Julia Duncan’s house is a fine example of the “Picturesque” approach to Tudor revival style, featuring a variety of high-quality materials (brick, stone, stucco, timbers, and wood shingles) and excellent craftsmanship. She built the house after the death of her husband David, who with their son Charles was a partner […]Read More
Architect: Carl Nystrom
124 N. 23rd Ave. E.
Another Bray and Nystrom cubic Four Square design with Classical Revival style elements in the tradition of I. Vernon Hill, the Moore House features four gabled dormers facing in each direction. From 1887 to 1938 Moore rose through the ranks of the American Exchange Bank, starting as a messenger and […]Read More
2505 E. 1st St.
The Myers’ two-story Richardsonian Romanesque Style house is made more dramatic by its facing of black basalt, the very rock blasted out of the earth to grade nearby 25th Avenue East. Myers, a major player in the Duluth real estate game, may have gotten the idea to use the stone […]Read More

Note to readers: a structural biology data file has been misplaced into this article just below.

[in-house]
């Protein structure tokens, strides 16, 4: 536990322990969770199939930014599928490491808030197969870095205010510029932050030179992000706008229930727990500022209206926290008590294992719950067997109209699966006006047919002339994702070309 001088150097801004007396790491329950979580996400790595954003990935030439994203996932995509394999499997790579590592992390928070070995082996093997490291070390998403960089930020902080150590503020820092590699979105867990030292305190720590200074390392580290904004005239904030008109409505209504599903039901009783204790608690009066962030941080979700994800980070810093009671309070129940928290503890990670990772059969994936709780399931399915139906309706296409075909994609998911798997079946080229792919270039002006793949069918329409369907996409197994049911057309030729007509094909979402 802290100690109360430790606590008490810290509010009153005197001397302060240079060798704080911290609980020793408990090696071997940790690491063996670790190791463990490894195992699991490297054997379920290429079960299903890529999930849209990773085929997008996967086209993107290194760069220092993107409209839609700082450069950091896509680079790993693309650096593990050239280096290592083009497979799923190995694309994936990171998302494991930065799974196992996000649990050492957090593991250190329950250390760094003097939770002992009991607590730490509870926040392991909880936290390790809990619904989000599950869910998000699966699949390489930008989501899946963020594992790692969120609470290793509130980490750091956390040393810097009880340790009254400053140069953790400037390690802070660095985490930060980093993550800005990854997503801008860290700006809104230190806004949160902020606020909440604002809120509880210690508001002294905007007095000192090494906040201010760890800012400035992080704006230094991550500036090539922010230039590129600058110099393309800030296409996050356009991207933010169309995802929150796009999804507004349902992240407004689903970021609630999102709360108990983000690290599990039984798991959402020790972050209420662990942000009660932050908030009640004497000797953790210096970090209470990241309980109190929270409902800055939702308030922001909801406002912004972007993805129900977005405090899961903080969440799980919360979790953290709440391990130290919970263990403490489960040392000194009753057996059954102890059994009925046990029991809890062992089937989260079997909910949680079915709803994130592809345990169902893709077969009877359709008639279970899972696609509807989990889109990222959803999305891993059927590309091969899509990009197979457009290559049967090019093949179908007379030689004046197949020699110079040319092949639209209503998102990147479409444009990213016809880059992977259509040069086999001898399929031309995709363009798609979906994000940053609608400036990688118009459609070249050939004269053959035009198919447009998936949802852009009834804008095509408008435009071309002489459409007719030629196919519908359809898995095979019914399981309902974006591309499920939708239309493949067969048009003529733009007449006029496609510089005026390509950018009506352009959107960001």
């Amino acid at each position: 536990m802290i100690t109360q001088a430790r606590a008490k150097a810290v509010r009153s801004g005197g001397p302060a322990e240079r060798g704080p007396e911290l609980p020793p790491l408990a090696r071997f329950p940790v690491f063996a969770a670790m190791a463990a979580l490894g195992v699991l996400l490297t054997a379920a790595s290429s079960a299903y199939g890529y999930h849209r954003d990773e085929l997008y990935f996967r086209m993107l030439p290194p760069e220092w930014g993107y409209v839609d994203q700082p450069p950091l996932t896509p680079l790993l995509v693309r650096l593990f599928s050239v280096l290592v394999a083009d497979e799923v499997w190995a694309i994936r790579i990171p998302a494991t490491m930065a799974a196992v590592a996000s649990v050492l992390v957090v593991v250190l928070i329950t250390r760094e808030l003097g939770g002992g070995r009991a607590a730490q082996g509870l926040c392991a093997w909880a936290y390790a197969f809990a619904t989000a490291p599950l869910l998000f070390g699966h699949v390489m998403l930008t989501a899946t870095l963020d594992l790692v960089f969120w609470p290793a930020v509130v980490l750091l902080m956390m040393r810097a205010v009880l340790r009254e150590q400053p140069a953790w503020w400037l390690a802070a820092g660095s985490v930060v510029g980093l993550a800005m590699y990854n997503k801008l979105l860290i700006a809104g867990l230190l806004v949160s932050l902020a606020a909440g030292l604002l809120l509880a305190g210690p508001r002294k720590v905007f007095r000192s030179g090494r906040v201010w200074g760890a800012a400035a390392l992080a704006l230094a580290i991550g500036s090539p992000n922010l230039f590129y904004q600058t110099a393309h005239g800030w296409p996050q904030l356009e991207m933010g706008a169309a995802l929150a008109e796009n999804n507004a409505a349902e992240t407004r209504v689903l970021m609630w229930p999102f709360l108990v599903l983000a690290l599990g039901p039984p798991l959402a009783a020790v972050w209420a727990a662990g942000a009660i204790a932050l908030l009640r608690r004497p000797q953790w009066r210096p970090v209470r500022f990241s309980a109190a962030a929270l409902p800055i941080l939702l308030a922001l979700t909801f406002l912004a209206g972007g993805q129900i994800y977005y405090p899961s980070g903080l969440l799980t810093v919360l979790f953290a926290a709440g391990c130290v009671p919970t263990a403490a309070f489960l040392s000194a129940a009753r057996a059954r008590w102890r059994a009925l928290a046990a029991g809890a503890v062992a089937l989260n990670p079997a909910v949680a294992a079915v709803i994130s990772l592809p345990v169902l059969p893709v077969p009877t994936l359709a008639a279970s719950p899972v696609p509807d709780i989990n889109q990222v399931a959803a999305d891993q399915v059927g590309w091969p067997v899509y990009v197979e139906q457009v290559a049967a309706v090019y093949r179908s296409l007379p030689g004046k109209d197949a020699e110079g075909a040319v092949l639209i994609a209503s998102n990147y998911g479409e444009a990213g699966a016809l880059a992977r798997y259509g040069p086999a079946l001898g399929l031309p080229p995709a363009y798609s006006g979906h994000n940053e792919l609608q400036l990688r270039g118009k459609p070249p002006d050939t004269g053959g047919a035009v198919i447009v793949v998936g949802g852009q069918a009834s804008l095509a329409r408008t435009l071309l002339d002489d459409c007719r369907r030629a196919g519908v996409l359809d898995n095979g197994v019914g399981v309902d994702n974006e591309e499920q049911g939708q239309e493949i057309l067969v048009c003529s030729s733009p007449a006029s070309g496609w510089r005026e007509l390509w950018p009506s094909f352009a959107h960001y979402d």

2230 E. 2nd St.
Bray and Nystrom gave this American Four Square home a Mediterranean feel by including Classical Revival details and stucco cladding. One of many grain brokers who called Duluth’s East End their home, George Spencer served as president of the Consolidated Elevator Company. In June of 1908 one of the company’s […]Read More
2201 E. 1st St.
Although designed by Bray and Nystrom, the McDougall home is heavily influenced by I. Vernon Hill’s Ornamented Cube idea employed on the Crosby house: a yellow brick box with a flared dormer gable. Captain Alexander McDougall, who built the house as a widower, invented the whaleback steamer (nicknamed “pig boat” […]Read More